The sergeant said in a subdued tone: ‘Didn't you call that man General?’

I said: ‘Yes; that is General Hill.’

To this he said he'd be ‘dad burned’ if that wasn't the courier that told him to move the train forward.

And so it was; but the General knew the sergeant did not recognize him and gave the order accordingly.

A lesson to Pat.

When at Gordonsville, before the engagement at Cedar Mountain, Major E. B. Hill, brother of the General, and commissary of the [180] division, was taken sick and was sent up to his home at Culpeper or to Richmond, and I was ordered to report to Major-General Hill for duty, while one of the regimental commissaries was ordered to report to General Branch in my stead.

Out of this movement against the enemy the Second Manassas and Maryland campaign developed in rapid succession, and I found myself loaded with the responsibility of providing for a family of about fifteen thousand, and daily widening the distance between us and our base of supplies. It was near Fredericktown that another ocurrence of misidentity led to the discomfiture of the misidentifier. We were breaking camp at early dawn—in fact, before dawn. Our wagons, with the headquarter wagon driver by a noble son of the Emerald Isle, were to take the lead on the road. The General was in his ambulance, probably intending to take his saddle at daylight. The ambulance driver wanted to pass the headquarter wagon, and the Irish driver of the wagon, being a little contrary, would not move out of the way of the ambulance, and signified his unwillingness to the ambulance driver in terms more emphatic than elegant. The first thing he knew General Hill leaped out of the ambulance and gave him several severe raps across the shoulders with the flat of his sword, which brought a loud ‘Big yer pardon, Gineral; big yer pardon, Gineral! Didn't know you were in the ambulance.’ ‘That will learn you to give way to any ambulance wanting to pass you,’ said the General, quietly seating himself in the ambulance, which now had all the way that Pat could possibly give it.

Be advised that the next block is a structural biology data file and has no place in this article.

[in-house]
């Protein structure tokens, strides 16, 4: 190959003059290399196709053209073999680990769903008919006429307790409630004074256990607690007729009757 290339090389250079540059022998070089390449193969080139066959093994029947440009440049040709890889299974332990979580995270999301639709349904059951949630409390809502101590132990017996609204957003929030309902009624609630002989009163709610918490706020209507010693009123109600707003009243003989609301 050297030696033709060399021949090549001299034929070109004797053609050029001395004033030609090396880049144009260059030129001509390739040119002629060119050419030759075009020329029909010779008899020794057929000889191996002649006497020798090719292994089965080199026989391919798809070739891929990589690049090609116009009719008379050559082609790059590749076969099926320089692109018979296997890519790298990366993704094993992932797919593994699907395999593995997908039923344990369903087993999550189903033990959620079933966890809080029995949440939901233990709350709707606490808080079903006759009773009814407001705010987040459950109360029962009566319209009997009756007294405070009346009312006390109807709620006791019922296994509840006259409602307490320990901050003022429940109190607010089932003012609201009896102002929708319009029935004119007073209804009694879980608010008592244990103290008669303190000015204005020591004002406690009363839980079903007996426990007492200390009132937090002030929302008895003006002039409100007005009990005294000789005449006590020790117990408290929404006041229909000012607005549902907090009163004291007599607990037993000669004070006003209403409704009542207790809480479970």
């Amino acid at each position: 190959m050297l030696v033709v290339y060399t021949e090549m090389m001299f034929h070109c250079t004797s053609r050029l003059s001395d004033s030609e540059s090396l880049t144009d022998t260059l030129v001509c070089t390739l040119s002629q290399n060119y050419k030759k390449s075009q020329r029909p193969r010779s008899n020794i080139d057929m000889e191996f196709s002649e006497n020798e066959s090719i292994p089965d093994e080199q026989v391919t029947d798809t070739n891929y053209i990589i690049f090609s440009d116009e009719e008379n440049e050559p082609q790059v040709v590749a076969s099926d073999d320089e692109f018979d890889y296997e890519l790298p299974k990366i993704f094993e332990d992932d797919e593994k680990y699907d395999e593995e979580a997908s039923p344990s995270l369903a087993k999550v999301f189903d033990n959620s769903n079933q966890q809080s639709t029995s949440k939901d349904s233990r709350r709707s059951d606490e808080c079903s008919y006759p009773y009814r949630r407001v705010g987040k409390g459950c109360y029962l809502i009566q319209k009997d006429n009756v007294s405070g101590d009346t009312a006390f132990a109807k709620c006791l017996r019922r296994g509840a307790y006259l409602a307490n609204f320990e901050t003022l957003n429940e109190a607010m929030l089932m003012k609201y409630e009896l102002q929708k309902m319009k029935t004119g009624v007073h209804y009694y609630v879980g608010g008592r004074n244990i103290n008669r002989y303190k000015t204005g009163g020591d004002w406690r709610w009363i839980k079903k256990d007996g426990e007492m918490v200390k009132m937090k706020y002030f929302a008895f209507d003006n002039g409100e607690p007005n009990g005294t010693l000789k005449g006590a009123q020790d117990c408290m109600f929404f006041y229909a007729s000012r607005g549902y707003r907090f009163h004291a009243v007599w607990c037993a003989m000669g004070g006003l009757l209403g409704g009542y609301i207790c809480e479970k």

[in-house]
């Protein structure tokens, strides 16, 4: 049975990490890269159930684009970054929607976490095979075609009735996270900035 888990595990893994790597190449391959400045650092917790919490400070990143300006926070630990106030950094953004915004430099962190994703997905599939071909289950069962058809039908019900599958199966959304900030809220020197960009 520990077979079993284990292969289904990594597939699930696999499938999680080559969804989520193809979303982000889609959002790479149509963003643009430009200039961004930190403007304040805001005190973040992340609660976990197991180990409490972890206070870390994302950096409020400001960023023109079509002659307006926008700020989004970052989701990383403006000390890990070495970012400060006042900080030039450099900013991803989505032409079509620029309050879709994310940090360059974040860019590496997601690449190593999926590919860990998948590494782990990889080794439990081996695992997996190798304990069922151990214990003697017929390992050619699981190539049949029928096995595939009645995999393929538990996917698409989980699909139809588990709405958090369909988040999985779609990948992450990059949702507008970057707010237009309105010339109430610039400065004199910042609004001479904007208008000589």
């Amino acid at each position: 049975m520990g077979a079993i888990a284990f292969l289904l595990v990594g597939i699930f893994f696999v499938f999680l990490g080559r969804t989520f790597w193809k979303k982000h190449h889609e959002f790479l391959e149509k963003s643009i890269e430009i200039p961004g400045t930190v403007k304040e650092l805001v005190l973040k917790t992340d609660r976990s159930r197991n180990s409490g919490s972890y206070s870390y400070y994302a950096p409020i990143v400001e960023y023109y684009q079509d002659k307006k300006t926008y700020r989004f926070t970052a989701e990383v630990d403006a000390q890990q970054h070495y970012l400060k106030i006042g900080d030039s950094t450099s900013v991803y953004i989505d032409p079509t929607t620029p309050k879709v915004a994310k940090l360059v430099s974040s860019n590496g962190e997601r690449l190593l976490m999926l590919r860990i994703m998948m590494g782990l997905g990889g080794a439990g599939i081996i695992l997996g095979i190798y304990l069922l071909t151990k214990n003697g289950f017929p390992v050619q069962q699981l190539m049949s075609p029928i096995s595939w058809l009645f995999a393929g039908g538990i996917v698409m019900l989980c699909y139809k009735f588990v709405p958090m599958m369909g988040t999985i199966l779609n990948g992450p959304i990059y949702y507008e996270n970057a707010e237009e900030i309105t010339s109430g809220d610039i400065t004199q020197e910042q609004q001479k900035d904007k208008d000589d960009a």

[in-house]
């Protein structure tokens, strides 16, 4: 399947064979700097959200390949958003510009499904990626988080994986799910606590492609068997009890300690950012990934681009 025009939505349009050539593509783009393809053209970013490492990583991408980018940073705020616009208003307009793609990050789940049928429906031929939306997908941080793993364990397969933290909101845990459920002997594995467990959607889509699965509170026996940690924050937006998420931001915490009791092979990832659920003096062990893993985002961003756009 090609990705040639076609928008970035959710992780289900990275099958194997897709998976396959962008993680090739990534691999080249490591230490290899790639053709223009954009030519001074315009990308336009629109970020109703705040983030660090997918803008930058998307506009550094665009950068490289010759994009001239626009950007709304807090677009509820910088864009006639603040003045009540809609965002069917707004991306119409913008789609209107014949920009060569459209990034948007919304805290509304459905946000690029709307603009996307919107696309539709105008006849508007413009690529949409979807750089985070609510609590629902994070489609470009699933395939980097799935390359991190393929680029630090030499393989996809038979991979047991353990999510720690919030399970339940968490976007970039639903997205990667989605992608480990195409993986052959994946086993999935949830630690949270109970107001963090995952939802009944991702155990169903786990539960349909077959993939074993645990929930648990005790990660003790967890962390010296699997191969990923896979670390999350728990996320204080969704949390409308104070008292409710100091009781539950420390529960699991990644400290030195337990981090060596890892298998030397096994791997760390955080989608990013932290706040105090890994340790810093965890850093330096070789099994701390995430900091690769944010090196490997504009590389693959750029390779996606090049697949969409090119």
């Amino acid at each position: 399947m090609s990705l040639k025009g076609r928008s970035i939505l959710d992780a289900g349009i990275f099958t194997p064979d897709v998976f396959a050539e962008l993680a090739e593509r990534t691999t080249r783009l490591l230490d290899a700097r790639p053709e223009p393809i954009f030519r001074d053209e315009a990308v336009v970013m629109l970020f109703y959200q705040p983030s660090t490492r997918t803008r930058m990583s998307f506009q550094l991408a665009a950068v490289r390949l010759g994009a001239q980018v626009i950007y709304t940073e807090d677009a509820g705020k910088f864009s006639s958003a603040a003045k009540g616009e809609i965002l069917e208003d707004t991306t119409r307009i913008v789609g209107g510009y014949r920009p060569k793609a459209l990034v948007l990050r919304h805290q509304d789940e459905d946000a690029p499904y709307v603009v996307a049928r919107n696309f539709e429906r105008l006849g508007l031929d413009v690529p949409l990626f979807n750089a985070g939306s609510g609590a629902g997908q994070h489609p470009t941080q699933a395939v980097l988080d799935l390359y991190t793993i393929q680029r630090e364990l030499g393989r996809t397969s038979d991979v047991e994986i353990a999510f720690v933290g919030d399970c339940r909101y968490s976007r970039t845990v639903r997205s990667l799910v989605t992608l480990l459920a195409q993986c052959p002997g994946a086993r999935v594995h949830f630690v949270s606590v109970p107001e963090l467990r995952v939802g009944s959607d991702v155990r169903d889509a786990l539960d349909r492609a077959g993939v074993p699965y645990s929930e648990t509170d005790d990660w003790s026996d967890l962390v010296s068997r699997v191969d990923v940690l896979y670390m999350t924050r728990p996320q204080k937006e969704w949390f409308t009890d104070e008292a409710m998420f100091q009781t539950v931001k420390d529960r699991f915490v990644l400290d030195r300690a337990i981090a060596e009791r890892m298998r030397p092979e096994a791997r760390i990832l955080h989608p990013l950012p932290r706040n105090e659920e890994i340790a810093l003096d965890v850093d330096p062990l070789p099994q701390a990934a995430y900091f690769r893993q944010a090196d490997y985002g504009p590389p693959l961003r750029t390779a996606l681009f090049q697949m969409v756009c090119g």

How he served a ‘non-combatant.’

While at Harper's Ferry I went to his office in an upper room where he was paroling the prisoners for instructions as to the distribution of the immense stock of hard bread and other supplies captured there. A man wearing a rusty cavalry uniform of the Federal army came in and asked General Hill for a pass to go over into Loudoun, claiming to be a non-combatant resident of that county who had been caught at the Ferry when it was surrounded.

‘What are you doing with those clothes on?’ said General Hill. ‘I bought them,’ said the man.

‘You are lying,’ said the General. ‘Get out of here, you—— scoundrel.’ And grabbing the fellow by the shoulders he pushed him to the head of the stairs and started him down with all the momentum a vigorous kick from his military boot would impart to him.


Broke his sword over him.

At Sharpsburg he arrived late in the engagement because of a forced march from Harper's Ferry, crossing at Boteler's ford, near Shepherdstown. While hurrying to take position on the line he encountered a second lieutenant of some command crouching behind a tree. His indignation was so wrought up that he took the lieutenant's sword and broke it over him.

A thrilling page.

On the withdrawal of the Confederates to the Virginia side it devolved upon General Hill to cover the retreat. How well he did so, and with what terrible loss to the troops who attempted to cross in pursuit, is no part of the object of this writing, but is a thrilling page in the history of that notable campaign. From there we moved out to Bunker's Hill, on the Valley turnpike between Winchester and Martinsburg, and from there to a point near Castleman's Ferry, which is on the road to Snicker's Gap in the Blue Ridge mountains, not far from Loudoun Heights. Here a good long rest was enjoyed, and we all did well on an issue of rations that I have never seen equaled in variety. For over thirty days my abstracts were complete in three columns—to wit: ‘Flour, fresh beef, salt.’ Once on one of the marches to this place another teamster fell into trouble by the absence of three stars.